More B-schools are setting up concentrations in investment management, arts administration, real estate, biosciences, and other fields
B-school trends come and go, but one that seems to have legs is the creation of specialized MBA programs, particularly by second-tier schools. The schools find them useful for attracting students and cementing their brand identities at a time when competition among schools for the best students is intense. In recent years, they've becoming increasingly common (BusinessWeek.com, 7/19/07) even at high-profile schools. Haas School of Business at the University of California at Berkeley, Massachusetts Institute of Technology's Sloan School of Management, and the Wharton School now offer specialized MBAs, majors, or dual degree programs in areas like real estate, sports management, biosciences, electronic commerce, and health care.
But is a specialized program always a good choice for an MBA student?
Not necessarily. While established programs have placement records on par with those of their general MBAs, many newer programs have not yet established the kind of recruiting relationships that guarantee students high-paying jobs at graduation. And graduates always run the risk of getting hamstrung by their specialties later in their careers, when an industry downturn forces them to look outside their specialties for opportunities.
Chart Your Own Path
Some who have gone through the specialized programs say they are best for those with a firm idea of their future goals, and who are keen to chart their own path. "I knew what I wanted to do," said Carrie Stern Rathod, who received her MBA from Wisconsin's Brand ‐ Product Management Center in 2005 and now works for Procter & Gamble (PG), which recruits regularly from the program. "There's a range of people for whom this program is ideal. If you have an entrepreneurial bent but are not sure you're ready to take the leap yet, the program might be right." But, she added, "I think it would be tough if you wanted to go into consulting or something like that."
For students who aren't comfortable breaking away from the pack or seeking out professional contacts in unconventional ways, a specialized MBA might not be the best choice. This is especially true at less well-known schools, where big companies often don't recruit. Students in these programs agree that making industry connections can require a lot of initiative from the student. "If you have a very specific company in mind, you might need to be a trailblazer in making relationships with those companies," says Rathod.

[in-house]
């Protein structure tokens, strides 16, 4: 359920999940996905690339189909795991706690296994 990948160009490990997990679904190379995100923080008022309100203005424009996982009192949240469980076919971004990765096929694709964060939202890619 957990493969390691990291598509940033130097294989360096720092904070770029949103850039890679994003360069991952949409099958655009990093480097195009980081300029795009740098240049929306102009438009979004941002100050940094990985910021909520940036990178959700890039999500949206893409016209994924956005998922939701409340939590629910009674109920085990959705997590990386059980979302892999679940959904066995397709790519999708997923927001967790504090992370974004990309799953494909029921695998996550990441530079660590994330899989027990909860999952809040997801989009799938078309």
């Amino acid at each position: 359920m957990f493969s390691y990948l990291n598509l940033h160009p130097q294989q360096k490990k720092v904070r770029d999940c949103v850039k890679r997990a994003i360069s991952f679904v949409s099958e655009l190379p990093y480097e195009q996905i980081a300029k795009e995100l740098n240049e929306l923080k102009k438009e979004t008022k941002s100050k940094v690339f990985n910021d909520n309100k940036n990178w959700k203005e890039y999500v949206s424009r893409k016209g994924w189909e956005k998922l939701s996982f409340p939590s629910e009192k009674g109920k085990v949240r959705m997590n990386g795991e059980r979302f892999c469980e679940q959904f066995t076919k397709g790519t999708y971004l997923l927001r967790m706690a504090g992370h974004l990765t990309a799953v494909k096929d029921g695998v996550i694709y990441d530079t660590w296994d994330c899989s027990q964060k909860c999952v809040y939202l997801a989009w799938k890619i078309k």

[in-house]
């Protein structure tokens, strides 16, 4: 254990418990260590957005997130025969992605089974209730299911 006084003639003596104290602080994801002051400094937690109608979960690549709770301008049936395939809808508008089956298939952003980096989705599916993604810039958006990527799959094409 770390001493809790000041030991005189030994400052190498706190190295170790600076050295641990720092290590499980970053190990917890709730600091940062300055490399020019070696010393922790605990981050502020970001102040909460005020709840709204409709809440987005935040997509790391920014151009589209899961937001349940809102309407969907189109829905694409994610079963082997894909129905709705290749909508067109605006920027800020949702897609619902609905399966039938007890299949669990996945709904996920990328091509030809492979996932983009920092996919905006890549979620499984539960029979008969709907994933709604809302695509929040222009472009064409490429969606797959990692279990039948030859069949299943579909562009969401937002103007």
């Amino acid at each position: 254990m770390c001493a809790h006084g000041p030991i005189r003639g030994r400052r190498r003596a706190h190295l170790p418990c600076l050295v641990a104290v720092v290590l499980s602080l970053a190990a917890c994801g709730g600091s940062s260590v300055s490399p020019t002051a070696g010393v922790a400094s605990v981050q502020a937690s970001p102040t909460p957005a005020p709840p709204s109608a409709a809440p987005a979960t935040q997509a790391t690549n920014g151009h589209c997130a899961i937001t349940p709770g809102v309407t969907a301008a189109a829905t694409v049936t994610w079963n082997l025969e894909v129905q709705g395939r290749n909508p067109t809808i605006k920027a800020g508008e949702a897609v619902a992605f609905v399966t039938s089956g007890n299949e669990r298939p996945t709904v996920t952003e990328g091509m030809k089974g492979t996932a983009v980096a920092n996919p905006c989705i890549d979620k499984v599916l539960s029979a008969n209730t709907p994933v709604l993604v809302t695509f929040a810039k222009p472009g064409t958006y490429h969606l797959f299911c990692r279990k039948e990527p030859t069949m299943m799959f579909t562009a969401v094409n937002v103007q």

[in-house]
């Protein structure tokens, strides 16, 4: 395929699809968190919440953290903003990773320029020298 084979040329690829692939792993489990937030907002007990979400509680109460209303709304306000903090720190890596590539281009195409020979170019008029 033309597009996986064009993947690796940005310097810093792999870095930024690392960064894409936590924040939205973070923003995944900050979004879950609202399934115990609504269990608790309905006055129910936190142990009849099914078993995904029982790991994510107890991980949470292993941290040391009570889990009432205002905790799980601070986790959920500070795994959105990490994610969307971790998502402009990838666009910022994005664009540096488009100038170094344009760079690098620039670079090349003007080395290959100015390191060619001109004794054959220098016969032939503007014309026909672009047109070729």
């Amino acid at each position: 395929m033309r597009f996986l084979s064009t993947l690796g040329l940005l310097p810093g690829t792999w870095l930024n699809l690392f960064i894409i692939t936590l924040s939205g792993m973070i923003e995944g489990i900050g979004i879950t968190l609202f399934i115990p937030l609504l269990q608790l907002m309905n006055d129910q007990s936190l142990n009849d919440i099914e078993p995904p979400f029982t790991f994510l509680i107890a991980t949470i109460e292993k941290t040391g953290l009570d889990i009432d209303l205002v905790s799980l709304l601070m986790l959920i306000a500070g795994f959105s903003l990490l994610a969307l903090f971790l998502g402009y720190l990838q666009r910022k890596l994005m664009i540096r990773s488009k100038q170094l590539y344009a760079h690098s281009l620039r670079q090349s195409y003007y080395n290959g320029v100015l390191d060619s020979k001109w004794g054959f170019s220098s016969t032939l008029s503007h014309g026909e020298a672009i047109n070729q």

In some cases, specialty programs are not as well-received by the targeted employers as students would hope. "I've talked to Bain and McKinsey; they don't see what they can get out of us," said Ryan Brown, an MBA student studying services and management consulting at North Carolina State's College of Management. "We have to prove it to them." Brown says that large companies still overlook his program. He has tried to involve a few companies in the Service Management & Consulting Club he founded at NC State, but "they say without a prestige rating, they can't do anything with it." At a higher-profile school, he says, "I would have had that network."
Some students believe that even if the specialized degree doesn't create a major job-search advantage, it can't hurt—as long as you're flexible when talking to recruiters. "You can pick up in the beginning of a conversation that a person might not be interested that you did a certain concentration," said Will Quick, who is entering his second year of a Biopharma MBA at NC State. "The MBA is enough to get me in the door in a lot of cases. I don't have to tell them I'm in a concentration,"
Big Fish in a Small Pond
One of the few groups to benefit from specialized MBA programs are students with less-than-stellar undergraduate records, who find it easier to shine in a smaller program. "A guy like me without a great GPA, who's young and doesn't have a lot, they took me in and gave me the opportunity to be a big fish in a small pond," said Brown, speaking of NC State.
Whether specialized programs allow students to write their own ticket isn't clear, and they are not the right choice for every student. But many self-starters have used specialized programs to create their own path, like Brown, who is "in love" with his internship with Six Disciplines, an entrepreneurial consulting company in Durham, N.C.
Students with a clear focus who are comfortable charting their own course may be the best candidates for specialized MBA programs. Jackie Wilbur, director of career development at MIT's Sloan School says the programs should be evaluated against the goals and personality of the student. "The specialized program is great, as long as everyone is clear what the career trajectory is."